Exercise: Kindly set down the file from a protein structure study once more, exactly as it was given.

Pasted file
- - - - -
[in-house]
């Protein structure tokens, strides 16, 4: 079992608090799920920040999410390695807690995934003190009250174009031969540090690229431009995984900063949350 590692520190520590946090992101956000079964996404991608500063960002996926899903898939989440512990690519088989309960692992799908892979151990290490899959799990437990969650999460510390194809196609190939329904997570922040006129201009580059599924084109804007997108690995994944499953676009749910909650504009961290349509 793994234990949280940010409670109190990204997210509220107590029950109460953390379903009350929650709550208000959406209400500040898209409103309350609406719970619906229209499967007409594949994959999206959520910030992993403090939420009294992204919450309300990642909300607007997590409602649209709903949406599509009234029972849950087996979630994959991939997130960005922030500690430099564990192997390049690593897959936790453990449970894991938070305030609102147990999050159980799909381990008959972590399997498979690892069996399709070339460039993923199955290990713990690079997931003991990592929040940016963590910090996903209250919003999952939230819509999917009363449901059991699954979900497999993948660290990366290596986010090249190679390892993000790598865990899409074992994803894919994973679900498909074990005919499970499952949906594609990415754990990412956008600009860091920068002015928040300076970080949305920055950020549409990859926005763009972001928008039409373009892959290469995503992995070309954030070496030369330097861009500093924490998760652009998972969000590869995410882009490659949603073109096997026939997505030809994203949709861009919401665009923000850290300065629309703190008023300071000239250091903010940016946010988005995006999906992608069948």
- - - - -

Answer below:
[in-house]
């Protein structure tokens, strides 16, 4: 079992608090799920920040999410390695807690995934003190009250174009031969540090690229431009995984900063949350 590692520190520590946090992101956000079964996404991608500063960002996926899903898939989440512990690519088989309960692992799908892979151990290490899959799990437990969650999460510390194809196609190939329904997570922040006129201009580059599924084109804007997108690995994944499953676009749910909650504009961290349509 793994234990949280940010409670109190990204997210509220107590029950109460953390379903009350929650709550208000959406209400500040898209409103309350609406719970619906229209499967007409594949994959999206959520910030992993403090939420009294992204919450309300990642909300607007997590409602649209709903949406599509009234029972849950087996979630994959991939997130960005922030500690430099564990192997390049690593897959936790453990449970894991938070305030609102147990999050159980799909381990008959972590399997498979690892069996399709070339460039993923199955290990713990690079997931003991990592929040940016963590910090996903209250919003999952939230819509999917009363449901059991699954979900497999993948660290990366290596986010090249190679390892993000790598865990899409074992994803894919994973679900498909074990005919499970499952949906594609990415754990990412956008600009860091920068002015928040300076970080949305920055950020549409990859926005763009972001928008039409373009892959290469995503992995070309954030070496030369330097861009500093924490998760652009998972969000590869995410882009490659949603073109096997026939997505030809994203949709861009919401665009923000850290300065629309703190008023300071000239250091903010940016946010988005995006999906992608069948």